June 05 2013

A Dangerous Ride: Why Melbourne’s Bike Lanes Are Not Promoting A Sustainable Commute

How we integrate cycling paths into developed cities can be challenging, as cities’ centuries-old built forms are having to be designed to appease the growing population of cyclists.

A Dangerous Ride: Why Melbourne's Bike Lanes Are Not Promoting A Sustainable Commute

Whether it be a Saturday morning along Port Phillip Bay or an early morning weekday ride along the picturesque St. Kilda Road, the role of cycling in Melbourne residents’ lives has grown exponentially in recent years. This widespread development has forced the city’s planners and urban designers to incorporate cyclists throughout the roads, streets, and avenues of the city’s environs. The results have seen a mismatched formation of paths that confuse and endanger the most simple of commutes:

  • Cycle Lanes that amalgamate into designated pedestrian paths or sidewalks;

  • Lanes positioned between 2 car lanes that forces the cyclist to indicate to the driver when they wish to turn;

  • The widespread design of cycle lanes in between lanes and parked cars instead of between footpaths and parked cars (so a buffer is created to minimize interaction with vehicle traffic); and

  • The inadequate cycling lane provided for Princess Bridge that is a busy access route for cyclists into the CBD and is the most dangerous for cyclists.

A Dangerous Ride: Why Melbourne's Bike Lanes Are Not Promoting A Sustainable Commute

Other issues revolve around the announcement by the State Government in June 2012 to cut $40 million from cycling infrastructure projects. This saw protests conducted at State Parliament by cyclists and Melburnians alike as cycling initiatives had been historically under-resourced.

Further aggravating residents has been the installation of the expensive BikeShare system that has been unsuccessfully implemented throughout urban Melbourne. The city’s inability to provide an affordable or convenient BikeShare system has not only been an embarrassing reflection on our city’s town planning, but also been a significant waste of resources that could have been allocated to more pressing cycling-oriented projects such as providing cycle paths for each street within the CBD (a badly needed development).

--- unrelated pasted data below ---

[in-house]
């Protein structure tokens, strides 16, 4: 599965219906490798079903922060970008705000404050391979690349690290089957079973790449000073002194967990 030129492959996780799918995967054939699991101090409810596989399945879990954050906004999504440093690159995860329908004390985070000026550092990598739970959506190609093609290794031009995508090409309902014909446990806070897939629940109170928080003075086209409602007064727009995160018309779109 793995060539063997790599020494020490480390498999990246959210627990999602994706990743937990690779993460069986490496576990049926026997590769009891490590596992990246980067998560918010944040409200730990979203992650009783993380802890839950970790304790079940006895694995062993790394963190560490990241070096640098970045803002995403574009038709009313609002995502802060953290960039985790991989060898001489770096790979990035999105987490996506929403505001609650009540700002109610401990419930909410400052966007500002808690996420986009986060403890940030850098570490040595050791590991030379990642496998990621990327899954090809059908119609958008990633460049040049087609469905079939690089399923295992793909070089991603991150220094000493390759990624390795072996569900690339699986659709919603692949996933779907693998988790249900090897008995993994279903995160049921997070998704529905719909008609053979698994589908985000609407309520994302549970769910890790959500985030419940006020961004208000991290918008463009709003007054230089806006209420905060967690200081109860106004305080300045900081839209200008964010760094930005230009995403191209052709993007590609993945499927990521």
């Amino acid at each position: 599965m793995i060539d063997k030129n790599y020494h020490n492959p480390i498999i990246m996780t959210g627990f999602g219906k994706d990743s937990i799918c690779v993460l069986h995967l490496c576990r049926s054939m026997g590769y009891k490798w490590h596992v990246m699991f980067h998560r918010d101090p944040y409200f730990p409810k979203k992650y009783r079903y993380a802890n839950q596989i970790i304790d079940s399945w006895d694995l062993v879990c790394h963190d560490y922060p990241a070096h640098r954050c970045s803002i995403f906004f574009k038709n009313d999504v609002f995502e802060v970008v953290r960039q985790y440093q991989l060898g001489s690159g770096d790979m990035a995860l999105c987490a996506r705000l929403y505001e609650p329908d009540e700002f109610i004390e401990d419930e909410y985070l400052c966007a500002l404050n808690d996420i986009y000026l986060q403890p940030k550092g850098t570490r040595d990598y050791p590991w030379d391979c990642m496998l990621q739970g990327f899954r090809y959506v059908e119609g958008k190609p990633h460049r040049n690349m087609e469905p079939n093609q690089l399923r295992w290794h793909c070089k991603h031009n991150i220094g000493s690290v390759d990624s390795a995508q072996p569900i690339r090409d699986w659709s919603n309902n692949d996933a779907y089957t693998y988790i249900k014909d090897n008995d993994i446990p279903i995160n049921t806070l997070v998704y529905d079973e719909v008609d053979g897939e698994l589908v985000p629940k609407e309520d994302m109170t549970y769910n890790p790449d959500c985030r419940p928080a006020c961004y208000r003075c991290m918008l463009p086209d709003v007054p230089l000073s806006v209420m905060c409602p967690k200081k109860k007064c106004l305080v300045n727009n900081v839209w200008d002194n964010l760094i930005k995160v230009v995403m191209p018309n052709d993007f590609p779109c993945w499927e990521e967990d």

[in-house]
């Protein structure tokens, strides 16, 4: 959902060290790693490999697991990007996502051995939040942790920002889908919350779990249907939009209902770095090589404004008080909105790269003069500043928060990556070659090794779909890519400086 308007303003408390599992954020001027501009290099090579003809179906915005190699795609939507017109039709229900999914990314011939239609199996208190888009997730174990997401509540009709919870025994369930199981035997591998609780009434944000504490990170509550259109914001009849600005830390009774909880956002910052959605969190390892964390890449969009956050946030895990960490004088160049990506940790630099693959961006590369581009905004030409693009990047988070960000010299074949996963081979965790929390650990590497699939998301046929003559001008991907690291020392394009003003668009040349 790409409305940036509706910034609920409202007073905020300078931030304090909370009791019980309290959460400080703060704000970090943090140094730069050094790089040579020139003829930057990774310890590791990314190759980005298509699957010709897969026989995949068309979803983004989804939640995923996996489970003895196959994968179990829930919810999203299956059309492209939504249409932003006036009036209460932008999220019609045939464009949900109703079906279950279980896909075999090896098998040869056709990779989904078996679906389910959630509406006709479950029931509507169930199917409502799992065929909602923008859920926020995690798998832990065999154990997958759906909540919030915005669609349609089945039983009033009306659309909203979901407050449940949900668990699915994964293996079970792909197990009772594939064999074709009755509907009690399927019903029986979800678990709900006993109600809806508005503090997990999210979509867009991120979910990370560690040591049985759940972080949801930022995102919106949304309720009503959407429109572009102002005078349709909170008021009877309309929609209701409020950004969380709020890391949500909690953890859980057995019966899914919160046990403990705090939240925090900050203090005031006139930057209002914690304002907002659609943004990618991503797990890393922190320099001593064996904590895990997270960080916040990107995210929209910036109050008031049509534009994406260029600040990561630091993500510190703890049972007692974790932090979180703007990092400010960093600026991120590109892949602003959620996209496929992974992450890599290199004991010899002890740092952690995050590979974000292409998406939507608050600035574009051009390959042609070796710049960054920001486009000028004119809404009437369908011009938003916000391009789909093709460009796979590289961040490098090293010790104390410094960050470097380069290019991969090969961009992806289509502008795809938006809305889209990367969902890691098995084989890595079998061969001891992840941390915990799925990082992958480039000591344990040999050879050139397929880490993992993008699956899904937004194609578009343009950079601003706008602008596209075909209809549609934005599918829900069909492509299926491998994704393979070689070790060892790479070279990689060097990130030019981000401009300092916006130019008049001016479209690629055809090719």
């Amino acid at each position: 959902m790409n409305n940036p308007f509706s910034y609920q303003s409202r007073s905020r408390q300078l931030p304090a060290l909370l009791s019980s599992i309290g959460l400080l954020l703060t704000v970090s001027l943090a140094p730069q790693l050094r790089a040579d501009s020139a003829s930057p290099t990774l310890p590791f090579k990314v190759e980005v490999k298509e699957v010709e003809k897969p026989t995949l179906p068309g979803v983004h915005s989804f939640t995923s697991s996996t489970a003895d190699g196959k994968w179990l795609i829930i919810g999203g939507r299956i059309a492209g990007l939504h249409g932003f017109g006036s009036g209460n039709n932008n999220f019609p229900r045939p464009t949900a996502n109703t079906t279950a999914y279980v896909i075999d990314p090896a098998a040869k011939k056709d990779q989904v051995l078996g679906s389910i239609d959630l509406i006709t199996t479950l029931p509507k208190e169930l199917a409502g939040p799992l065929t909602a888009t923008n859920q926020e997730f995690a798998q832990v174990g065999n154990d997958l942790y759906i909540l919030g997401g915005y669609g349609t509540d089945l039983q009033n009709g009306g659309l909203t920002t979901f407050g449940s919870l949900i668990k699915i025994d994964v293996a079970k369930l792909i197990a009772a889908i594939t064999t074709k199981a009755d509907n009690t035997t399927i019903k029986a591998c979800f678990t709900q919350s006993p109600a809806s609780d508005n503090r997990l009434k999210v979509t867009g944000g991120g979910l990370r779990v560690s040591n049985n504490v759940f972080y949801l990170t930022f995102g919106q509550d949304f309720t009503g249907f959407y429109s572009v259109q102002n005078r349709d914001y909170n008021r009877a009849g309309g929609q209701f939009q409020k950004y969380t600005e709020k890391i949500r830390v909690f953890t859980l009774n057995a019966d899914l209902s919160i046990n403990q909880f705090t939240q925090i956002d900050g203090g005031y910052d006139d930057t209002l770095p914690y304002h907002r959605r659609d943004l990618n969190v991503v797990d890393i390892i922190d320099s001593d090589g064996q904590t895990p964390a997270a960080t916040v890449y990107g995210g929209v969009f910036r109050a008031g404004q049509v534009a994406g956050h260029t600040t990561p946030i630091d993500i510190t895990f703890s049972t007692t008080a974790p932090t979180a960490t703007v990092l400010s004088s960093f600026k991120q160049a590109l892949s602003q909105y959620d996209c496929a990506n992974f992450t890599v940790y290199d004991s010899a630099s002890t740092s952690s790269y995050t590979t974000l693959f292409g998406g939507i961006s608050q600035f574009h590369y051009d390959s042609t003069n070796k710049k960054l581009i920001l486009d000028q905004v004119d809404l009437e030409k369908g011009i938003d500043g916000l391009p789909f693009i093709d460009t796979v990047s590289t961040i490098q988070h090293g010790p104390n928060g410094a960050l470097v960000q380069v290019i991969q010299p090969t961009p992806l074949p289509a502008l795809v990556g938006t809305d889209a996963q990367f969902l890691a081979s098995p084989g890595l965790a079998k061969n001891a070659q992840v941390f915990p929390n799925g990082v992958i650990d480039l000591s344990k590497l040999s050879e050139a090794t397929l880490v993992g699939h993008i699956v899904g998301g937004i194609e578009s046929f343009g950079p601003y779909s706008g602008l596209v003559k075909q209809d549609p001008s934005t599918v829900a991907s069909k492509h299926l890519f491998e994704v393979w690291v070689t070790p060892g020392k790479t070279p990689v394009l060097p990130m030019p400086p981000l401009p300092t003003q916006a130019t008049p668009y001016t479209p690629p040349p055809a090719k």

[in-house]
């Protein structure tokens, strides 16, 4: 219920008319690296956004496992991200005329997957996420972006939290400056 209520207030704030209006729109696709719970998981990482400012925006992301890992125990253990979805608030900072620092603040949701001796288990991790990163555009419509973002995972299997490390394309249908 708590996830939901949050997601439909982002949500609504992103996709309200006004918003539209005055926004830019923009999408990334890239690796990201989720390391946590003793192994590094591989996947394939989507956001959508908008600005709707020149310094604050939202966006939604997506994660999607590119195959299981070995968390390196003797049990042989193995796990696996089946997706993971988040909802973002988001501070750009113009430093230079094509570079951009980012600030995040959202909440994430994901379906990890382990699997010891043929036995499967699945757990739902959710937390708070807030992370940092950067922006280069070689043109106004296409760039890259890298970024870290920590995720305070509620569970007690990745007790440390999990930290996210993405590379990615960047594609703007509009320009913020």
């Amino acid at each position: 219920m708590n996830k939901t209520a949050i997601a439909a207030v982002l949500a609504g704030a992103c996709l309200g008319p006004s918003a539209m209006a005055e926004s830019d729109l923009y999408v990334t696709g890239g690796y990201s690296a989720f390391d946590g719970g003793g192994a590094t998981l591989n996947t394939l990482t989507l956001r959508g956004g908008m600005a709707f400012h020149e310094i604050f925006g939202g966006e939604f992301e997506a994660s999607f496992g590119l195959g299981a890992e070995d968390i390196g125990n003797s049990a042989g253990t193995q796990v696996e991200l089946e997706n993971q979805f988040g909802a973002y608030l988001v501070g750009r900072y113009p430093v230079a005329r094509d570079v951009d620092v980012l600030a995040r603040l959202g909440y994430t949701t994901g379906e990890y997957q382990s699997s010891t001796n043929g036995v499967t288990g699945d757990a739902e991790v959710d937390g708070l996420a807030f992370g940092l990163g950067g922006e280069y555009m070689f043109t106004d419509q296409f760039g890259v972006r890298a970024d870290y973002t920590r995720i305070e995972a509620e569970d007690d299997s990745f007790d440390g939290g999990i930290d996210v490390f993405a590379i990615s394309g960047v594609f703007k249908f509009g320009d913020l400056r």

Though we do not wish to be the next Amsterdam or Copenhagen, Melburnians do hope that the government can assist their cyclists in dealing with the obstacles of our densifying city.

How cycle-friendly is your city?  How has your government responded to its exponential growth in cyclists?

Credits: Images and data linked to sources.

Steven Petsinis

Steven Petsinis is an Urban Planning graduate from Melbourne, Australia. He has been involved in Urban Research and Development projects in Medellin, Colombia and Saigon, Vietnam and is currently pursuing his masters in Melbourne, Australia. His main interests lie in land use and social planning, sustainability, as well as studies involving globalization and it's effect on third world communities. He has recently spent one year travelling throughout North and South America, as well as Europe, where he has gathered material and inspiration for his upcoming blogs for The Grid.

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This entry was posted on Wednesday, June 5th, 2013 at 9:43 am and is filed under Infrastructure, Land Use, Urban Planning and Design. You can follow any responses to this entry through the RSS 2.0 feed. You can leave a response, or trackback from your own site.


One Response to “A Dangerous Ride: Why Melbourne’s Bike Lanes Are Not Promoting A Sustainable Commute”

  1. Christie Says:

    Barcelona’s Bicing shared bike system is encouraging, user friendly with many local people commuting on short trips. The bike lanes along are well defined amongst the pedestrian paths and roads – major thoroughfares have bike lanes through a centre median strip, or otherwise a dedicated shoulder along a road. The number of cyclists within the city is significant – helmets are not mandatory which perhaps makes cycling more accessible. There 6.000 bicycles, 420 stations, 122.000 subscribers, 47.200 daily uses, 180 km of bicycle lanes network within the city.

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